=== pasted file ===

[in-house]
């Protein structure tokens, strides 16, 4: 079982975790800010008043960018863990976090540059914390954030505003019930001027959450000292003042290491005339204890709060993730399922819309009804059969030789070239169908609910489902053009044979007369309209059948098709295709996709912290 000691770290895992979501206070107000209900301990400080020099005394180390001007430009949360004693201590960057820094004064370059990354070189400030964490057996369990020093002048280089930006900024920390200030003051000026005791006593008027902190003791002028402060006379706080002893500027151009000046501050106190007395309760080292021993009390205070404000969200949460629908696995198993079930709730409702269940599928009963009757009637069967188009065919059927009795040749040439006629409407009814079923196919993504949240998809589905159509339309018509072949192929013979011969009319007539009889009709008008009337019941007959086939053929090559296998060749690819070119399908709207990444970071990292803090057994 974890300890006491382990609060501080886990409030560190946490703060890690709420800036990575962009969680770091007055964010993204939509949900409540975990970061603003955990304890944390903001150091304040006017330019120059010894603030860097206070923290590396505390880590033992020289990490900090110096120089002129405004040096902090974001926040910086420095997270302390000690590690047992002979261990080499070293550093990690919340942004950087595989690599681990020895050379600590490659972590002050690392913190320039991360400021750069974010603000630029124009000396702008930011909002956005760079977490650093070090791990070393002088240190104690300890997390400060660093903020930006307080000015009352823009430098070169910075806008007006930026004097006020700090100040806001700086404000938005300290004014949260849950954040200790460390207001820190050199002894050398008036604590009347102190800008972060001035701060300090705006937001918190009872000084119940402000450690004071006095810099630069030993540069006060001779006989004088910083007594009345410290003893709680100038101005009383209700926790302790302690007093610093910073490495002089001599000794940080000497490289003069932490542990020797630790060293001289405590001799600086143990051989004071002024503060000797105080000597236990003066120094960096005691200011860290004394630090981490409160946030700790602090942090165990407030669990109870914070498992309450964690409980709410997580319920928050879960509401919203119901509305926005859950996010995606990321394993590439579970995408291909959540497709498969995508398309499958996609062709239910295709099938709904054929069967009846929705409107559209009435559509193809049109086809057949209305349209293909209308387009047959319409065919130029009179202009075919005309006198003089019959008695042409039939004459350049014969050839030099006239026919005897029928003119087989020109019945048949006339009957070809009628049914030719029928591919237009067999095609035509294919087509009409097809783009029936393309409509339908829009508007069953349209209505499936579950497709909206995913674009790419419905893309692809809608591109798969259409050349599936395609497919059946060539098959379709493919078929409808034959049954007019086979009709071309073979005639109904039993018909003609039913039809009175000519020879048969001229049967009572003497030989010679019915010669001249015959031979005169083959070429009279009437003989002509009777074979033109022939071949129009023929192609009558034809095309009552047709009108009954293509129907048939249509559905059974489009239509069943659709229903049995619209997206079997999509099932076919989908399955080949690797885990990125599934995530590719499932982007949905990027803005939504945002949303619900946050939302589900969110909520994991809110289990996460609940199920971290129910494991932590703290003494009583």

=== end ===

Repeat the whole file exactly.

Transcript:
[in-house]
């Protein structure tokens, strides 16, 4: 079982975790800010008043960018863990976090540059914390954030505003019930001027959450000292003042290491005339204890709060993730399922819309009804059969030789070239169908609910489902053009044979007369309209059948098709295709996709912290 000691770290895992979501206070107000209900301990400080020099005394180390001007430009949360004693201590960057820094004064370059990354070189400030964490057996369990020093002048280089930006900024920390200030003051000026005791006593008027902190003791002028402060006379706080002893500027151009000046501050106190007395309760080292021993009390205070404000969200949460629908696995198993079930709730409702269940599928009963009757009637069967188009065919059927009795040749040439006629409407009814079923196919993504949240998809589905159509339309018509072949192929013979011969009319007539009889009709008008009337019941007959086939053929090559296998060749690819070119399908709207990444970071990292803090057994 974890300890006491382990609060501080886990409030560190946490703060890690709420800036990575962009969680770091007055964010993204939509949900409540975990970061603003955990304890944390903001150091304040006017330019120059010894603030860097206070923290590396505390880590033992020289990490900090110096120089002129405004040096902090974001926040910086420095997270302390000690590690047992002979261990080499070293550093990690919340942004950087595989690599681990020895050379600590490659972590002050690392913190320039991360400021750069974010603000630029124009000396702008930011909002956005760079977490650093070090791990070393002088240190104690300890997390400060660093903020930006307080000015009352823009430098070169910075806008007006930026004097006020700090100040806001700086404000938005300290004014949260849950954040200790460390207001820190050199002894050398008036604590009347102190800008972060001035701060300090705006937001918190009872000084119940402000450690004071006095810099630069030993540069006060001779006989004088910083007594009345410290003893709680100038101005009383209700926790302790302690007093610093910073490495002089001599000794940080000497490289003069932490542990020797630790060293001289405590001799600086143990051989004071002024503060000797105080000597236990003066120094960096005691200011860290004394630090981490409160946030700790602090942090165990407030669990109870914070498992309450964690409980709410997580319920928050879960509401919203119901509305926005859950996010995606990321394993590439579970995408291909959540497709498969995508398309499958996609062709239910295709099938709904054929069967009846929705409107559209009435559509193809049109086809057949209305349209293909209308387009047959319409065919130029009179202009075919005309006198003089019959008695042409039939004459350049014969050839030099006239026919005897029928003119087989020109019945048949006339009957070809009628049914030719029928591919237009067999095609035509294919087509009409097809783009029936393309409509339908829009508007069953349209209505499936579950497709909206995913674009790419419905893309692809809608591109798969259409050349599936395609497919059946060539098959379709493919078929409808034959049954007019086979009709071309073979005639109904039993018909003609039913039809009175000519020879048969001229049967009572003497030989010679019915010669001249015959031979005169083959070429009279009437003989002509009777074979033109022939071949129009023929192609009558034809095309009552047709009108009954293509129907048939249509559905059974489009239509069943659709229903049995619209997206079997999509099932076919989908399955080949690797885990990125599934995530590719499932982007949905990027803005939504945002949303619900946050939302589900969110909520994991809110289990996460609940199920971290129910494991932590703290003494009583």